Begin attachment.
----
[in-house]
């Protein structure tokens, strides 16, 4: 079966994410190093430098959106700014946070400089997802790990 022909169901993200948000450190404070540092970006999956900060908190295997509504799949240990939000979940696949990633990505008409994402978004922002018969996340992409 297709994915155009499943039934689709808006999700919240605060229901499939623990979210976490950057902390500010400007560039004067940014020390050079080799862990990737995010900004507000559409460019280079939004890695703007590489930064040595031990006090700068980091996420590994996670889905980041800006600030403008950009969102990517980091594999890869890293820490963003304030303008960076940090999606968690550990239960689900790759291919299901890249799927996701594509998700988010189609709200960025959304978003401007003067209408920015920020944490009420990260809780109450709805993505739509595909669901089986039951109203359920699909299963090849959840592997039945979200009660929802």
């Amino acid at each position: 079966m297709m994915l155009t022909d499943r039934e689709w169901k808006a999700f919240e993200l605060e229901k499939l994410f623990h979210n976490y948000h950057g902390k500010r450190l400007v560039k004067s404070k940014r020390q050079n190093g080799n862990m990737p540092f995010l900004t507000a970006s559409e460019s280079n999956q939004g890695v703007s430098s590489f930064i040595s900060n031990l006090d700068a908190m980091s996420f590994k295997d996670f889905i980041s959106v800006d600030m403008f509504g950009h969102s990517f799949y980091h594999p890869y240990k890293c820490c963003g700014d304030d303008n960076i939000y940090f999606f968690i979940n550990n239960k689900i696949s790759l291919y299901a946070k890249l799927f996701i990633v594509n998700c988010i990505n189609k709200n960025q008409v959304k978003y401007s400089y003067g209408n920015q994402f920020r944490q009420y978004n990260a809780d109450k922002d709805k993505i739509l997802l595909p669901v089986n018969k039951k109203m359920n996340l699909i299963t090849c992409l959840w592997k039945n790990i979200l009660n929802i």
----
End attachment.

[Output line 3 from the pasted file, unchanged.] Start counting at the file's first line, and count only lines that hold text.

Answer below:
């Amino acid at each position: 079966m297709m994915l155009t022909d499943r039934e689709w169901k808006a999700f919240e993200l605060e229901k499939l994410f623990h979210n976490y948000h950057g902390k500010r450190l400007v560039k004067s404070k940014r020390q050079n190093g080799n862990m990737p540092f995010l900004t507000a970006s559409e460019s280079n999956q939004g890695v703007s430098s590489f930064i040595s900060n031990l006090d700068a908190m980091s996420f590994k295997d996670f889905i980041s959106v800006d600030m403008f509504g950009h969102s990517f799949y980091h594999p890869y240990k890293c820490c963003g700014d304030d303008n960076i939000y940090f999606f968690i979940n550990n239960k689900i696949s790759l291919y299901a946070k890249l799927f996701i990633v594509n998700c988010i990505n189609k709200n960025q008409v959304k978003y401007s400089y003067g209408n920015q994402f920020r944490q009420y978004n990260a809780d109450k922002d709805k993505i739509l997802l595909p669901v089986n018969k039951k109203m359920n996340l699909i299963t090849c992409l959840w592997k039945n790990i979200l009660n929802i």